Retrospeculative View, 1986

Some of the short speculative fiction of 1986:

Robert Silverberg’s Gilgamesh in the Outback, the Hugo Award winner for best novella

Lucius Sherpard’s R&R, the Nebula Award winner for best novellaAsimovs_LShepard_R&R_illust_J_K_Potter

Roger Zelazny’s Permafrost, the Hugo Award winner for best novelette

Kate Wilhelm’s The Girl Who Fell into the Sky, the Nebula Award winner for best novelette

Orson Scott Card’s Hatrack River, the World Fantasy Award winner for best novella

Greg Bear’s Tangents, the Nebula Award winner for best short story

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Some of the movies/television shows of 1986

Alf: a TV show about an alien that crash-landed its spaceship into a family’s garage. The alien character, the only puppet in this live-action sitcom, was nicknamed Alf (Alien Life form).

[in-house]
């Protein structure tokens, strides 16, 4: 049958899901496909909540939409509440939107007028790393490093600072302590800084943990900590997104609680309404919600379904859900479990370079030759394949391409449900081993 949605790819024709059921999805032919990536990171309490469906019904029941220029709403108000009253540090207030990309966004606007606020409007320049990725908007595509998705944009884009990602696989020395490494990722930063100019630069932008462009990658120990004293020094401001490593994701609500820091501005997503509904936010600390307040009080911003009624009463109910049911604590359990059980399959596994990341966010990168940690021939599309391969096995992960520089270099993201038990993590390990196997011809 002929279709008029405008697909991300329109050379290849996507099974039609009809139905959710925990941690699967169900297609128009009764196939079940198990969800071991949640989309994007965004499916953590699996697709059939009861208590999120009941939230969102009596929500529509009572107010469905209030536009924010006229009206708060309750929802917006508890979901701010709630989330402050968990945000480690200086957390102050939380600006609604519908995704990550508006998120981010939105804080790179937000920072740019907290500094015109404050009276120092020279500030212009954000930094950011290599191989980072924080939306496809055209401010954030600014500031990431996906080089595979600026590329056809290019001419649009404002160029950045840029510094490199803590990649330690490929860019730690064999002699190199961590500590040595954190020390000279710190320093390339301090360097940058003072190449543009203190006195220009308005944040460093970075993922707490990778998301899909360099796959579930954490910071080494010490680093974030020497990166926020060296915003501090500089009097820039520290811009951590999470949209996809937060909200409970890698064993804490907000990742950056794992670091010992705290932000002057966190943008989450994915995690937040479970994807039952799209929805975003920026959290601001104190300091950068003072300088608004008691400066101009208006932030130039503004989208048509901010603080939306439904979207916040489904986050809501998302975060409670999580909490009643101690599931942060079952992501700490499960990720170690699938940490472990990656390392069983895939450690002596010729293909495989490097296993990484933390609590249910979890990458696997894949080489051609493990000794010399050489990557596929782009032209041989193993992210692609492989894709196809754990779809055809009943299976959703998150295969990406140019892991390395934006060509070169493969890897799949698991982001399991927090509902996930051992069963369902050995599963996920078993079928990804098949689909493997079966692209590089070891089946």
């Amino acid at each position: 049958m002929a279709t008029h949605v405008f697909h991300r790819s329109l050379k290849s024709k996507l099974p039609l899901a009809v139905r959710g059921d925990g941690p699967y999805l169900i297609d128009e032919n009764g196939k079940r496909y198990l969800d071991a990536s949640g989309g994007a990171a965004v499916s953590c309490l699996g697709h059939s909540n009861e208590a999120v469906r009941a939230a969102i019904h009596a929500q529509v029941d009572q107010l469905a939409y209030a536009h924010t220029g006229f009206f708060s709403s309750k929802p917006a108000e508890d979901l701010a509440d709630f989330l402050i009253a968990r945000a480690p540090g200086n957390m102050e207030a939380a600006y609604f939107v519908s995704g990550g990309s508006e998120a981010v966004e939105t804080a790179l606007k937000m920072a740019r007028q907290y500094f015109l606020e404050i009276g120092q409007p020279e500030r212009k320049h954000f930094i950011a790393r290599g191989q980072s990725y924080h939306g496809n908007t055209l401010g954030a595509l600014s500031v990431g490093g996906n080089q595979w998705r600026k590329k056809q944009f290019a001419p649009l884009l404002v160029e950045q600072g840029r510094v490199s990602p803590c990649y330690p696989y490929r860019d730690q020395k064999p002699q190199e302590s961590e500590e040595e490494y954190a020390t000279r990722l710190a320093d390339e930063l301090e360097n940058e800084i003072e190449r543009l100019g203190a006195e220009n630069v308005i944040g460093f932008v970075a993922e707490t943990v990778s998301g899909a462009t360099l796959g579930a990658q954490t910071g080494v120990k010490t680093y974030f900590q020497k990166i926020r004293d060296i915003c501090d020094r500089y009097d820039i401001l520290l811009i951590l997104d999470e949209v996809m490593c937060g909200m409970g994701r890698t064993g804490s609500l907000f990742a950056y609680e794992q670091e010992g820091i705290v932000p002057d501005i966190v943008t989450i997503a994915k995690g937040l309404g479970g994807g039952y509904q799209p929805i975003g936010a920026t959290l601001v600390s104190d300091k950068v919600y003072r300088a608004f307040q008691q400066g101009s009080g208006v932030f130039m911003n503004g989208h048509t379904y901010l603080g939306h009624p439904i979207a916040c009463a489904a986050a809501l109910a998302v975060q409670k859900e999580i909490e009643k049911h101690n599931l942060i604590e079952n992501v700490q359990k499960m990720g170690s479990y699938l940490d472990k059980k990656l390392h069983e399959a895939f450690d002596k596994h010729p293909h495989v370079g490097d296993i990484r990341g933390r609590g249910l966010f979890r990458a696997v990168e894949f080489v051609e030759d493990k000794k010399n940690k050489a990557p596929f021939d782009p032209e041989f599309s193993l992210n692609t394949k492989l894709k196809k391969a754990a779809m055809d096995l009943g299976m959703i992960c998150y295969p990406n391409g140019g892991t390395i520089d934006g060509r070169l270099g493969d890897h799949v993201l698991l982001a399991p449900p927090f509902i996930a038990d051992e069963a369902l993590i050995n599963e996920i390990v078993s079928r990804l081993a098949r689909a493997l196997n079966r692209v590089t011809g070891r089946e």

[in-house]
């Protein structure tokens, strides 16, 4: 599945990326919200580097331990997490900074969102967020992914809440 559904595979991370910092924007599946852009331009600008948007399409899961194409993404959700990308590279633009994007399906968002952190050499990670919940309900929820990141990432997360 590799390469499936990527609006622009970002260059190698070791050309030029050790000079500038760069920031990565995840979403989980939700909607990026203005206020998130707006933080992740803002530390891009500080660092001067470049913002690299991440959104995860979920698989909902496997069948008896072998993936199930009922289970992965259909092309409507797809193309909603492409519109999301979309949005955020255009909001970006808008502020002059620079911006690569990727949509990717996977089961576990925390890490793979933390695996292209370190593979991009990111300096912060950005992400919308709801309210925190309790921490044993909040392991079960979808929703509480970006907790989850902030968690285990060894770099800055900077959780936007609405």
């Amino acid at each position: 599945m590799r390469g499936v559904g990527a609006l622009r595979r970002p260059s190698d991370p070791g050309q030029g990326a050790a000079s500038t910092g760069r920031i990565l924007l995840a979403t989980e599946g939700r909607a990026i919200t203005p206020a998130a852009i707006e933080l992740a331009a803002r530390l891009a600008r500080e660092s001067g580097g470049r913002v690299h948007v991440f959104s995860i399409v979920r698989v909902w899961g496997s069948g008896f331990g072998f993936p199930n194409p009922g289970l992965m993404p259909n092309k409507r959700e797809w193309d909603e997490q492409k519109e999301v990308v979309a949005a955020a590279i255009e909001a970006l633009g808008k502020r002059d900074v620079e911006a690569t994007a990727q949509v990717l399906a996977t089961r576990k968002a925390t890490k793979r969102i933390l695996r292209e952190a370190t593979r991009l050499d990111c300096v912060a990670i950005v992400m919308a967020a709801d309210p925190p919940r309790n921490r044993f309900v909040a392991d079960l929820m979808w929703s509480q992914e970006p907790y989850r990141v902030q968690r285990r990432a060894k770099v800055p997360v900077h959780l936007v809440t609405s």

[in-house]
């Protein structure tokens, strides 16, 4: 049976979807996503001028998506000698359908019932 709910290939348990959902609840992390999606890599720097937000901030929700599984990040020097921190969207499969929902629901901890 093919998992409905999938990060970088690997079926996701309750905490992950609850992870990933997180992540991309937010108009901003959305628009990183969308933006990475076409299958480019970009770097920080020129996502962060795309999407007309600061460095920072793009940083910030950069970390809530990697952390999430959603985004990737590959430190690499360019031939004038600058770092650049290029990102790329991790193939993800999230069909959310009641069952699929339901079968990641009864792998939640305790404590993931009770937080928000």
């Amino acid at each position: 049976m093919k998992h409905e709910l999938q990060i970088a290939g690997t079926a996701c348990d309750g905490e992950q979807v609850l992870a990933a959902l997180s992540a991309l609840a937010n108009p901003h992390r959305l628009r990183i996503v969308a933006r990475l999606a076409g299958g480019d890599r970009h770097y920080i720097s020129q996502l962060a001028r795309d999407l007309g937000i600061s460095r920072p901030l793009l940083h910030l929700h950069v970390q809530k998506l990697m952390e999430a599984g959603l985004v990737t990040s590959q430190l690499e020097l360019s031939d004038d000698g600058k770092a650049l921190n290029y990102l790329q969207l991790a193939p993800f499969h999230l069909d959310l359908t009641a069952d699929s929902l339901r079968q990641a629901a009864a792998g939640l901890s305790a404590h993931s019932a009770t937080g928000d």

Aliens, the first of a franchise. I have very few memories of this film, but the alien popping out of the crewman’s chest is seared into permanent memory.Little_Shop_of_Horrors_poster

Star Trek IV: The Voyage Home. A humorous, but hokey Star Trek movie, complete with humpback whales, a dangerous alien probe/artifact, and time travel.

The Fly, a remake of the 1958 film (which was based on George Langelaan’s 1957 short story). The movie was a critical and commercial success; personally, I’m not a big fan of this sub-genre.

Little Shop of Horrors:a musical-comedy that was based on an off-Broadway show (which was, in turn, based on a low-budget film). The movie was a critical success and enjoyed commercial success when it was released on home video (VHS & Beta).

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Some of the notable novels of 1986:

Stephen R. Donaldson’s The Mirror of Her Dreams, the first half of his fantasy diptych, Mordant’s Need. I recall enjoying the series, but not falling in love with it. I think that The Mirror of Her Dreams ended with a cliffhanger, so it would be best to have the second book (A Man Rides Through) handy if you plan to read the books.